Change in Rehabilitation Needs and Activity Limitations Following Low Vision Rehabilitation Among Adults With Acquired Visual Impairment in England
April 1, 2022
Written by Bruce P. Rosenthal OD, FAAO, Chief of Low Vision Services, Lighthouse Guild
- This study utilized the Participation and Activity Inventory (PAI) to assess changes in priority rehabilitation needs, vision-related activity limitations, and goal importance in adults with acquired visual impairment over a year following entry into a low vision rehabilitation service. Utilizing scores from the PAI, visually impaired adults were asked about the difficulty of selected activities once they began receiving low vision rehabilitation interventions. For the top priority goals (including reading, outdoor mobility, and writing), the perceived difficulty was reduced over the study period for most adults.
- The results of the study indicate that continued follow-up, even after 1 year of low vision rehabilitation, is needed to address changing goals.
The demand to manage persons with visual impairment, especially in facilities offering comprehensive low vision rehabilitation services, continues to expand with the global increase in the world population. More significantly, is a parallel growth in the aging population, affected by an increase in debilitating eye disorders, which in turn may affect an individual’s quality of life as well as their independence. This study set-out to evaluate, over one year, “longitudinal changes in priority rehabilitation needs, vision related activity limitations and importance of visual goals.”
The research followed forty-eight adult participants (age 30-91) over 1 year, using the Participation and Activity Inventory (PAI). The subjects who volunteered in the study, received services from Vista, the largest low vision and rehabilitation service in the English counties of Leicestershire and Rutland. There were “no restrictions to participation due to the cause or level of visual impairment.”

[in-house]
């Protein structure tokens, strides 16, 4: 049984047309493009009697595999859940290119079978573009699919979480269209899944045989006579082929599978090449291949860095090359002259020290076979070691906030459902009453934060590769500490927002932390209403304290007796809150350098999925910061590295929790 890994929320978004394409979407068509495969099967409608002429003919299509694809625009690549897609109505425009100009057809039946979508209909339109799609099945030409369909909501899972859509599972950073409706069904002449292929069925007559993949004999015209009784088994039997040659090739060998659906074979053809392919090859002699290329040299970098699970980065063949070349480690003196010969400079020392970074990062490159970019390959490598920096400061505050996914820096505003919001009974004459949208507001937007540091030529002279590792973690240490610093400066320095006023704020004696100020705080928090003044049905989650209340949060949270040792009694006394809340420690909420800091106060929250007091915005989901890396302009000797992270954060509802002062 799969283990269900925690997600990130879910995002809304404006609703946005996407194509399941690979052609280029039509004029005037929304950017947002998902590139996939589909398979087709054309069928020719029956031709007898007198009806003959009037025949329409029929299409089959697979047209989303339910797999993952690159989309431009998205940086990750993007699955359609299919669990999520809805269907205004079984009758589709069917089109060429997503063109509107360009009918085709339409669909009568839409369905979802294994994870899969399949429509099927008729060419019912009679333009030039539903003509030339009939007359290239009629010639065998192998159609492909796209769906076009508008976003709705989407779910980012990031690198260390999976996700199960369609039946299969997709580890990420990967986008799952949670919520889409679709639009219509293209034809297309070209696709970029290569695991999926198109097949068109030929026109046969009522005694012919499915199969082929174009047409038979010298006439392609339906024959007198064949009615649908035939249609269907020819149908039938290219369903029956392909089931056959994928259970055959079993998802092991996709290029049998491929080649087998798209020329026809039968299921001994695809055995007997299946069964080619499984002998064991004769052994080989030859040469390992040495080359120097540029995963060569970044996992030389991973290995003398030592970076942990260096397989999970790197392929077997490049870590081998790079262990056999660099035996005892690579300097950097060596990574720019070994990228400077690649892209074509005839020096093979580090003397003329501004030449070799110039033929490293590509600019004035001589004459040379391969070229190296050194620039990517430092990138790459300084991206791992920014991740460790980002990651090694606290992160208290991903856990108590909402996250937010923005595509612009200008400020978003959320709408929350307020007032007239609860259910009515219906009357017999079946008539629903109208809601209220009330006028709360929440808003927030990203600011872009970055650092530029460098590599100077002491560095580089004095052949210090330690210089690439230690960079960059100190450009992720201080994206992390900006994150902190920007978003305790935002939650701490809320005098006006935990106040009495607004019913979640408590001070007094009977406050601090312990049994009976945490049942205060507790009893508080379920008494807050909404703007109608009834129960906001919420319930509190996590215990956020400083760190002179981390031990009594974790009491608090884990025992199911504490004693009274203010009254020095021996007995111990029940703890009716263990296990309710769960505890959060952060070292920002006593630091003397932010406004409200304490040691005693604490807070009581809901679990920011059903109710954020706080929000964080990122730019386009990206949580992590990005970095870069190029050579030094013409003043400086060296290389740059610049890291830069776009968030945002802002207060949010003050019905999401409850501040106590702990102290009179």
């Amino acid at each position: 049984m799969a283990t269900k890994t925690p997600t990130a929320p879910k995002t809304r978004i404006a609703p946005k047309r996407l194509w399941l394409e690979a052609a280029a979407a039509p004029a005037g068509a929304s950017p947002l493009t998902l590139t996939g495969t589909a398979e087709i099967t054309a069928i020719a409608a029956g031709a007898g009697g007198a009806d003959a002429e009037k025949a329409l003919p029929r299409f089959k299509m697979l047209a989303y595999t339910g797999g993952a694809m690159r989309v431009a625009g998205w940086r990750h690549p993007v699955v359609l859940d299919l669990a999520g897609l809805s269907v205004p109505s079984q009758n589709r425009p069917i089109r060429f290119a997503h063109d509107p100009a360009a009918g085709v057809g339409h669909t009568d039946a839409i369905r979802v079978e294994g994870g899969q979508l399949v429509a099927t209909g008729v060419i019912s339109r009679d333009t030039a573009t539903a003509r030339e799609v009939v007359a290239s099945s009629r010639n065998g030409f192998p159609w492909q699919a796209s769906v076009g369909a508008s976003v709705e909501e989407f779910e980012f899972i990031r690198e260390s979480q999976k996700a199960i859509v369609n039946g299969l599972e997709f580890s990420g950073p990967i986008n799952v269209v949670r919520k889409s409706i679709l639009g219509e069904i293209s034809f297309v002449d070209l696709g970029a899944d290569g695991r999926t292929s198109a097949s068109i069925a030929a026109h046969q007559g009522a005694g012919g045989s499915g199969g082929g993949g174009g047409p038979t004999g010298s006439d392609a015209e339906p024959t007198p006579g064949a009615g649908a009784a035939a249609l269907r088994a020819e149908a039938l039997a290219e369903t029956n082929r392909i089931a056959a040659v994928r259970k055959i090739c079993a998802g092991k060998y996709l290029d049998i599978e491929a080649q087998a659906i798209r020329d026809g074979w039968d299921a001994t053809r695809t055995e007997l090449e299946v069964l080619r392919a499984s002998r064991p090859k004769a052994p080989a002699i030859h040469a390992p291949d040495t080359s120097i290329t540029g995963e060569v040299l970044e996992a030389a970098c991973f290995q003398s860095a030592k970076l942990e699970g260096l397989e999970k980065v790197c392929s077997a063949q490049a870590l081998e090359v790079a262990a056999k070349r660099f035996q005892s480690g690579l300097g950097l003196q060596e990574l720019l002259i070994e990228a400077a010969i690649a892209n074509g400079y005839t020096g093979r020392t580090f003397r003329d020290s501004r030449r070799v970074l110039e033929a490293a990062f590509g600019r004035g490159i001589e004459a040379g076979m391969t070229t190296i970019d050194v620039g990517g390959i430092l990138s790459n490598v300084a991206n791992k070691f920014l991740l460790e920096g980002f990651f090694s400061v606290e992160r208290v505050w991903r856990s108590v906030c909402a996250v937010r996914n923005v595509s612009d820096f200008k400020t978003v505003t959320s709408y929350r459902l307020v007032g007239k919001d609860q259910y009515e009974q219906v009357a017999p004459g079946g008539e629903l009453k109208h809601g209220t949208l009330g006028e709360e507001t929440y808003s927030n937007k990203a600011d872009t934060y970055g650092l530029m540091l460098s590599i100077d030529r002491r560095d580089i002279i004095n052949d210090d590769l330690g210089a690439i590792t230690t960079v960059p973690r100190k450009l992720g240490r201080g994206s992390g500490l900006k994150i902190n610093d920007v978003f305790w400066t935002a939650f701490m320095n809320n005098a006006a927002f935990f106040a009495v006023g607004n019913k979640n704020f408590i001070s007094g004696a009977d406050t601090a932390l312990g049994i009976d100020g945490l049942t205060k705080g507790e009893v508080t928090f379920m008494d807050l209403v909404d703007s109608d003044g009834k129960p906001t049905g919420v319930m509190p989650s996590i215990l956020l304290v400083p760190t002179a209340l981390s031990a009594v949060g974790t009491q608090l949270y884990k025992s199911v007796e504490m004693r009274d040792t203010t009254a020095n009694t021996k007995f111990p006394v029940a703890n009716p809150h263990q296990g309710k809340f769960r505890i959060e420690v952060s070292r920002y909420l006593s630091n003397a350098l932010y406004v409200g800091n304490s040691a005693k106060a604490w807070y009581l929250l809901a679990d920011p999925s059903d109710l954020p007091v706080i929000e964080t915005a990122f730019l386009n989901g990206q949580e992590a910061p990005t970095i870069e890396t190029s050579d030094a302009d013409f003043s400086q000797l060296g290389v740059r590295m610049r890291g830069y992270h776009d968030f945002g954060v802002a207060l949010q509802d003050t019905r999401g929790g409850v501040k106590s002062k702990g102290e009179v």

The visually impaired participants in the study completed the PAI, a self-reporting instrument, “on the importance and difficulty of “48” visual goals. The goals are available in the WHO Classification of Functioning, Disability, and Health.
A member of the Vista team, rehabilitation officers for the visual impaired (RVOI) followed up at their home for an assessment within 6 weeks. The participants were then scheduled for a low vision examination as well as recommendations for low vision devices by low vision clinicians in Leicester or at their home.
The breakdown of eye diseases of participants in the study included 48% with age-related macular degeneration (exudative 35%/nonexudative 10%), primary open angle glaucoma 13%, retinal vascular occlusions 8%, visual cortex disorder, cerebral vascular disease (4%), hereditary retinal dystrophy (4%), diabetic retinopathy (4%), optic atrophy (4%) and other (8%).
The mean age was 30-91, ethnicity was 96% white British, 67% in the study were female, while 54% were living with others.
The major outcome of the goals, with the highest priority, were the importance of reading, mobility outdoors, and writing. And one notable advantage of being in the study was the access to vision rehabilitation services.
The authors note that “potential limitation of the study is that the sample size was relatively small, and the participants were volunteers”. From a low vision clinician’s viewpoint, other shortcomings include the homogeneous ethnicity of participants which were 95% white, the high percentage of patients with exudative (wet) age-related macular degeneration (35%) in the study (approximately 10-15% in US studies) and the fact that no spectacles (hands free devices) were among the low vision devices prescribed (as noted, perhaps due to budgetary constraints). It would be interesting to include other vision rehabilitations services for comparison in a follow-up study, as well comparing the outcomes to scheduled patients in a low vision service, not a volunteer. And it would be interesting to compare the volunteer case history to that of a low vision clinician, on patient objectives as well.
With that said, this is a major comprehensive study which significantly adds to needed “evidence-based medicine” on the importance of the longitudinal management of patients with acquired visual impairment, as well as the change over time in rehabilitation needs. And from a low vision clinicians’ point of view, the outcome of reading and mobility are indeed at the top of the high priority list as well.
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